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The Other "F" Word: How Smart Leaders, Teams, and Entrepreneurs Put Failure to Work Hardcover – March 16, 2015
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From the Inside Flap
Everyone wants success. Organizations want greater innovation, stronger growth, and deeper employee engagement. If you're an executive, entrepreneur or team member, you know how hard that is to do. The good news is you're sitting on a largely untapped strategic resource that can help, but most organizations and managers prefer not to talk about it. It's failure, the "Other F Word"and it's one asset you and your colleagues create and pay for every day. You might as well put it to work.
How? In this provocative book, the authors share failure-savvy insights from exclusive interviews with leaders of large multinationals, small and mid-size businesses, and startup ventures. Danner and Coopersmith add their unique interdisciplinary background and perspectives as executives, entrepreneurs, board members, and advisors to global enterprises and growing companies. As professors at the University of California Berkeley and Princeton, they also contribute their original research and classroom experience with students and executives from around the world.
Their practical 7-stage Failure Value Cycle helps you avoid failure in the first place, recognize it earlier, deal with it better when it happens (which it will), and leverage it to drive stronger performance. Danner and Coopersmith can help you unlock the potential of failure by respecting its inevitability, taking it out of the realm of taboo, talking about it openly, learning from it, and applying its lessons.
Failure's like gravitya pervasive, powerful fact of life. You may want to defy it, but you can't deny it. And, like gravity itself, failure can be harnessed toachieve the success you want. Managed effectively, it can help you better serve the needs of your customers and investors, build stronger trust within your organization, and inspire greater creativity, commitment, and confidence across your organization.
Tap into the power of The Other "F" Word to reap the rewards of a more failure-positive approach to your organization's most important priorities. Put failure to work today!
From the Back Cover
Praise for The Other "F" Word
"Great innovators don't fear failure. They build on it. In this pragmatic guide, Danner and Coopersmith tell you how to think about failure in a positive wayand use it to create value."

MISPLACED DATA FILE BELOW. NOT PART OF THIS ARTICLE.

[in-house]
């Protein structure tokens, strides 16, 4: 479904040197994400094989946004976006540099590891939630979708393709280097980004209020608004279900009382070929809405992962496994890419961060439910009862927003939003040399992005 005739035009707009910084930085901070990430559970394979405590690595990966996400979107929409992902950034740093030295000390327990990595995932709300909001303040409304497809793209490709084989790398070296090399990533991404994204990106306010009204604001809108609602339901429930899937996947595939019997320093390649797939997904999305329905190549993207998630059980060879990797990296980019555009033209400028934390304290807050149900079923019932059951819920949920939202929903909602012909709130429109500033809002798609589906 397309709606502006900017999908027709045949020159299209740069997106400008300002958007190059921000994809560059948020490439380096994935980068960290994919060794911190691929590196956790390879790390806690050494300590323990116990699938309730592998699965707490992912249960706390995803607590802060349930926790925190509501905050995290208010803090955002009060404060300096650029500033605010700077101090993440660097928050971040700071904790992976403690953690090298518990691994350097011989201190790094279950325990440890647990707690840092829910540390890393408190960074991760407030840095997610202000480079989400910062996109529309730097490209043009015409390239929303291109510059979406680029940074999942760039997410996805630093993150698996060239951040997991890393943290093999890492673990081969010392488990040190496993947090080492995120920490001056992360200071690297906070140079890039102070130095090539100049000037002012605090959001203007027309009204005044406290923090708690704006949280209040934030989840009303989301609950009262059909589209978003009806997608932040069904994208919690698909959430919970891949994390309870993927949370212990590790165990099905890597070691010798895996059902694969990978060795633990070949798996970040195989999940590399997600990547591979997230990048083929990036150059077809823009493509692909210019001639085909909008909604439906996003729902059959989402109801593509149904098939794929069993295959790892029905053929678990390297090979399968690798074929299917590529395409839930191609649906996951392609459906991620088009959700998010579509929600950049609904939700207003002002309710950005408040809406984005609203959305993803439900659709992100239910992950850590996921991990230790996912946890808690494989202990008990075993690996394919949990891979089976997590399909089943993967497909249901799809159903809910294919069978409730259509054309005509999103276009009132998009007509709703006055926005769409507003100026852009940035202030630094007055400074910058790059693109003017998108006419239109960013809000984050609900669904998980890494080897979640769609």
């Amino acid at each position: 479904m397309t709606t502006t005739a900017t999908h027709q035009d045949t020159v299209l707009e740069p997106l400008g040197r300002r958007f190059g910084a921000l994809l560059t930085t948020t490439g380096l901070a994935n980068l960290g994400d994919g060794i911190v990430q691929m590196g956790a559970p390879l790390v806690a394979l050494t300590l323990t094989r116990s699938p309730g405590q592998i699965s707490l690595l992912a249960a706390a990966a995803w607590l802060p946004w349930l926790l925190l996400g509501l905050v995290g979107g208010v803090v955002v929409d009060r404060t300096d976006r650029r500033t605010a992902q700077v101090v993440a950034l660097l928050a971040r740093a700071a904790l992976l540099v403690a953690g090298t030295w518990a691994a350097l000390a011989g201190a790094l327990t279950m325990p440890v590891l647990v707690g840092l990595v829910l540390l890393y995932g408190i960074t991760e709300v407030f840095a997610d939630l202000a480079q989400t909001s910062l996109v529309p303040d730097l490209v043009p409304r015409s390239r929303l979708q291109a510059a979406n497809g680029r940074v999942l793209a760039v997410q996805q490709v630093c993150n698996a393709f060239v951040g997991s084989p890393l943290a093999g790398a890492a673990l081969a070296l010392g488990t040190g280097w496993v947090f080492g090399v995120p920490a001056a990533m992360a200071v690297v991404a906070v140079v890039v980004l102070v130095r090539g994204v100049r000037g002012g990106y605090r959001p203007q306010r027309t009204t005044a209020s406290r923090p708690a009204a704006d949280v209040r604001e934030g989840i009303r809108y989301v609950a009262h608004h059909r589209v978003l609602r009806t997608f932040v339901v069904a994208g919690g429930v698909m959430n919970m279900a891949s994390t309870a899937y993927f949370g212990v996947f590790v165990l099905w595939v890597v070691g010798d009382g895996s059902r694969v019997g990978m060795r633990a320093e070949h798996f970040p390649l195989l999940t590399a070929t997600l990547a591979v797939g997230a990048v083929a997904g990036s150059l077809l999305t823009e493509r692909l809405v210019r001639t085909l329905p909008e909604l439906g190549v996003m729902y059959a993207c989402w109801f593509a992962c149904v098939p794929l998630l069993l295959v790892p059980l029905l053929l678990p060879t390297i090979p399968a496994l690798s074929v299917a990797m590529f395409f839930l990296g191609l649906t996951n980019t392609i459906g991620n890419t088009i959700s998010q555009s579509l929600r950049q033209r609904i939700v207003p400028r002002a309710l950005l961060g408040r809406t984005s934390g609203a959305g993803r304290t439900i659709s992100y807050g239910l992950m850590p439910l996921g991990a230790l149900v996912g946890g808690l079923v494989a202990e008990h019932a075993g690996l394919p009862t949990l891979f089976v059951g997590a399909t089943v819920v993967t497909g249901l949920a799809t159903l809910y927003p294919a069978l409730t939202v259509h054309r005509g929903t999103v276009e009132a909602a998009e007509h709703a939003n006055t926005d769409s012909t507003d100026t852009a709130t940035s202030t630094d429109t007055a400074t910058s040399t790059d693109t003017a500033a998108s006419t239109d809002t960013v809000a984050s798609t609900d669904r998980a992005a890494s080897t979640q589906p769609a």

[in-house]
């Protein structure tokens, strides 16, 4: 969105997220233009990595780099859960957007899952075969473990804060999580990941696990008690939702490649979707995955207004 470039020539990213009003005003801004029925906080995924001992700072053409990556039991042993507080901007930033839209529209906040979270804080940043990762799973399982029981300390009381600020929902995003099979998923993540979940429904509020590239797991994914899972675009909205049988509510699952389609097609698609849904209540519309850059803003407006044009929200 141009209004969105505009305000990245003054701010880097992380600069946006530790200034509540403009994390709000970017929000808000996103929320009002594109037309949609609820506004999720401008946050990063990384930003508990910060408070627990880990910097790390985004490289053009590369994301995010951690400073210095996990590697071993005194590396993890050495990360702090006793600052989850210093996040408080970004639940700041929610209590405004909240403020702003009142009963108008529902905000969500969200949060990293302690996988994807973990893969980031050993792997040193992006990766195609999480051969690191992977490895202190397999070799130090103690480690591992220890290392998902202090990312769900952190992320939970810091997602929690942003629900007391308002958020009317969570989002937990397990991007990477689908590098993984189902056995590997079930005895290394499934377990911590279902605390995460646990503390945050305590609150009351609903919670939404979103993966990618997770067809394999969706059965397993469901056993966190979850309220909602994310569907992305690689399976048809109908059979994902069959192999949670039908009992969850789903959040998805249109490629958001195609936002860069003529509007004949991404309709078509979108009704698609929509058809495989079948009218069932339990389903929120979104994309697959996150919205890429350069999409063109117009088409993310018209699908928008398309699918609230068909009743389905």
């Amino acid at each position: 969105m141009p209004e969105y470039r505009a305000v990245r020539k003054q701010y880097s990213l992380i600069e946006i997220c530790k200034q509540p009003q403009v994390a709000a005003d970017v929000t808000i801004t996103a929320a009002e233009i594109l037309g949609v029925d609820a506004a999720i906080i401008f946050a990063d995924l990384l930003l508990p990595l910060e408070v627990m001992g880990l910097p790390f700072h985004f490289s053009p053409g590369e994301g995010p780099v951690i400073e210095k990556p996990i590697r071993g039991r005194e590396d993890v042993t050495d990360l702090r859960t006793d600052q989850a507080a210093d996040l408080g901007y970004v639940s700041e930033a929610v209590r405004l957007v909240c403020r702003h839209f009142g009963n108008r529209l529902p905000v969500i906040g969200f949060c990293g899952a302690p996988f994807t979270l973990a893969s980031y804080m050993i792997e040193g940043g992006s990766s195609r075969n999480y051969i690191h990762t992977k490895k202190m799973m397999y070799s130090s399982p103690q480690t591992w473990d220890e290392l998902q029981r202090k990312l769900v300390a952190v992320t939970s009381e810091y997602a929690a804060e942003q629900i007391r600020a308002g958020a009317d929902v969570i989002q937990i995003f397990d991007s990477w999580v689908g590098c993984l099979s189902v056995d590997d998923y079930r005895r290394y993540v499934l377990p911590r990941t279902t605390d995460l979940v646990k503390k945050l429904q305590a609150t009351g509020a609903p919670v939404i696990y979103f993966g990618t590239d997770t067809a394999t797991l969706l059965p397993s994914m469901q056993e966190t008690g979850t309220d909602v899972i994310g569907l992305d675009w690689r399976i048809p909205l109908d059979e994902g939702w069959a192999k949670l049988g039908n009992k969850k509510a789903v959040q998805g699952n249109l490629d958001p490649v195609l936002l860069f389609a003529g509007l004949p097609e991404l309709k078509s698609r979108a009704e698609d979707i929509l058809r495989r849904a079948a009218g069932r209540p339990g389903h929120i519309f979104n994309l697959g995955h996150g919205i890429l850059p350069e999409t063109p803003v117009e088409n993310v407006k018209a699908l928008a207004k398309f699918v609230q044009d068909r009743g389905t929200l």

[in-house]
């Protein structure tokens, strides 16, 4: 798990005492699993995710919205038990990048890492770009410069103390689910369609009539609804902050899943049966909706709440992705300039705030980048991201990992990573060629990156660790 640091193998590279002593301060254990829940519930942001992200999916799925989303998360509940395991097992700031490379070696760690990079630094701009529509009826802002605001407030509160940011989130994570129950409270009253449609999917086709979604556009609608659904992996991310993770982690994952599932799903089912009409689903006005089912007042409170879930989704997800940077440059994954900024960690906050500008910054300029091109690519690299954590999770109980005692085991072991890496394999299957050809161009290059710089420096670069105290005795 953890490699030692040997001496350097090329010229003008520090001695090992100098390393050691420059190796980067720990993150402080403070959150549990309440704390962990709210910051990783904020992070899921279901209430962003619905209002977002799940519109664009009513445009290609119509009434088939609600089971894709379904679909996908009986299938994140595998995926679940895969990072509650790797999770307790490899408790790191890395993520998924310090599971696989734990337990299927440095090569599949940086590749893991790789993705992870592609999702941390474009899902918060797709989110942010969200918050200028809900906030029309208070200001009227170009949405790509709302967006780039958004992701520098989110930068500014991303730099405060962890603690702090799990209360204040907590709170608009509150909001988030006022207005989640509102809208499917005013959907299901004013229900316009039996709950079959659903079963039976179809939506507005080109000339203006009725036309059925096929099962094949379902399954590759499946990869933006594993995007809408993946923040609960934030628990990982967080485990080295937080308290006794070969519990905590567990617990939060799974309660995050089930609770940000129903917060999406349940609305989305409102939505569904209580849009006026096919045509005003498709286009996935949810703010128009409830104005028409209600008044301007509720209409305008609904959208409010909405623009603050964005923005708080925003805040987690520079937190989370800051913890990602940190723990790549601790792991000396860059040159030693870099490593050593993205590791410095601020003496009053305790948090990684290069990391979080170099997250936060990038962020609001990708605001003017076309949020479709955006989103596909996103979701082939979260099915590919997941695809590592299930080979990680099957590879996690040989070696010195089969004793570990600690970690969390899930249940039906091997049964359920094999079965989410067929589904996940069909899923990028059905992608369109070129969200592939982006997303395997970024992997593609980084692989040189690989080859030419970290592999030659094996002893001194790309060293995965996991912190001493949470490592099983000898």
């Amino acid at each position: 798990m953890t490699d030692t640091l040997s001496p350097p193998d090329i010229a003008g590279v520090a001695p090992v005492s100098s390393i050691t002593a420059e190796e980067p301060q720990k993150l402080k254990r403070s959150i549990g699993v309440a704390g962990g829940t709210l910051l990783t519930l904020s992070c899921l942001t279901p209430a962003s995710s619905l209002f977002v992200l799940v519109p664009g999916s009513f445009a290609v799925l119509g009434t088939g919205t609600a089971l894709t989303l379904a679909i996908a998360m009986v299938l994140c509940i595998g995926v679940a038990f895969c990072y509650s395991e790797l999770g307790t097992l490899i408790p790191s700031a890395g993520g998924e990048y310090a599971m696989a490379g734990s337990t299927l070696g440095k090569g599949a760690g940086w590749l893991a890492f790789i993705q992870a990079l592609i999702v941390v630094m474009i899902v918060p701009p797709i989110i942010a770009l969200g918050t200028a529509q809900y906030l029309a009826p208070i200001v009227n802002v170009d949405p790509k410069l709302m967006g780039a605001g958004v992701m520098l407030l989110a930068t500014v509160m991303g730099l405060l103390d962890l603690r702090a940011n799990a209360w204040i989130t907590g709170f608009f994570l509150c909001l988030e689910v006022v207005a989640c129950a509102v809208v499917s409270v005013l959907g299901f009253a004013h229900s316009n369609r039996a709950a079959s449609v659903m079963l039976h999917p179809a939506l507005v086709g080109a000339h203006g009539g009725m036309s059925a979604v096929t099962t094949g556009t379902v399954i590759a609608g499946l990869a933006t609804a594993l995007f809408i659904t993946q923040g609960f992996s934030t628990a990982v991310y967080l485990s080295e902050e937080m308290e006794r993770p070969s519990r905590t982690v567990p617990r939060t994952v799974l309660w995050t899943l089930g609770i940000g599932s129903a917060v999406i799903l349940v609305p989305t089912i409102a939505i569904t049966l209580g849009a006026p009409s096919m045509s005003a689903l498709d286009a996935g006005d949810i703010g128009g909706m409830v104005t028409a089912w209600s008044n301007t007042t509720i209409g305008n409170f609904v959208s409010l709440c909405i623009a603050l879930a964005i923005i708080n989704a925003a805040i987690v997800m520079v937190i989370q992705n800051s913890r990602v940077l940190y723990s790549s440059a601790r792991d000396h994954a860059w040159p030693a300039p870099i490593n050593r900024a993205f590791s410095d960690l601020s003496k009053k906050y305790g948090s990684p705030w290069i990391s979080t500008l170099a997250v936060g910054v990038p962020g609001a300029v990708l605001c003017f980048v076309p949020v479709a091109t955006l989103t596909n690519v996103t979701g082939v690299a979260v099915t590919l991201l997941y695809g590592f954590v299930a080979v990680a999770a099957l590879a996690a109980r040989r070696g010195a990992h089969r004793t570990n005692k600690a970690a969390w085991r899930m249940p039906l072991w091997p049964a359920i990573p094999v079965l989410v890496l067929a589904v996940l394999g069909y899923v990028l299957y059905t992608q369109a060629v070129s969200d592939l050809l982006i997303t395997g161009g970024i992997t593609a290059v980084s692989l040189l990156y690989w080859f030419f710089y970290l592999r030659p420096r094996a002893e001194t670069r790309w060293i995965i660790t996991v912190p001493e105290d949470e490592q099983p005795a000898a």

WALTER ISAACSON, President, Aspen Institute, former Chairman/CEO, CNN, bestselling biographer
"Danner and Coopersmith show you how to change your relationship with failure. Start putting this book to work before you make another moveif you want to succeed."
GUY KAWASAKI, startup guru and business evangelist
"Whether you're a hardened CEO or a rising star, don't overlook failure. It might point the way to your next high-impact venture or where you ought to pivot. Danner and Coopersmith have translated their decades of experience with startup, mid-size, and global businesses into a practical and creative executive's guide."
LINDA ROTTENBERG, cofounder and CEO, Endeavor
"This book offers valuable perspective and an excellent guide to Silicon Valley's unique global advantage: acceptance and embrace of failure. It tells you 'everything you wanted to know but were afraid to ask' about failureand success."
VIVEK WADHAWA, Stanford, Duke, and Singularity University
"Executives today need the no-nonsense, practical insights The Other "F" Word delivers on how you can leverage failure to inform and even inspire your organization. And since failure knows no boundaries, this book promises to be a vital resource for intelligent leaders everywhere."
TAMMY ERICKSON, London Business School fellow, award-winning author
"A lifetime in high-risk environments has taught me that failure can be an extraordinarily rich source of success. So take Danner and Coopersmith's spot-on advice: Don't just fail, learn. Don't just learn, grow. The Other "F" Word shows you how, with a great deal to offer even the most canny executives."
SCOTT DELMAN, Tony Award-winning producer, The Book of Mormon
"Being afraid to fail means you'll be afraid to try. Playing it safe gets you nowhere. That's why the Lean Startup embraces failure as a key resource. Whether entrepreneur or executive, you can use this essential book to harness failure to get the results you want."
STEVE BLANK, father of the Lean Startup movement
For more, visit www.TheOtherFWordBook.com
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Top Customer Reviews
-- Phyllis Bottome, English author (1884-1963)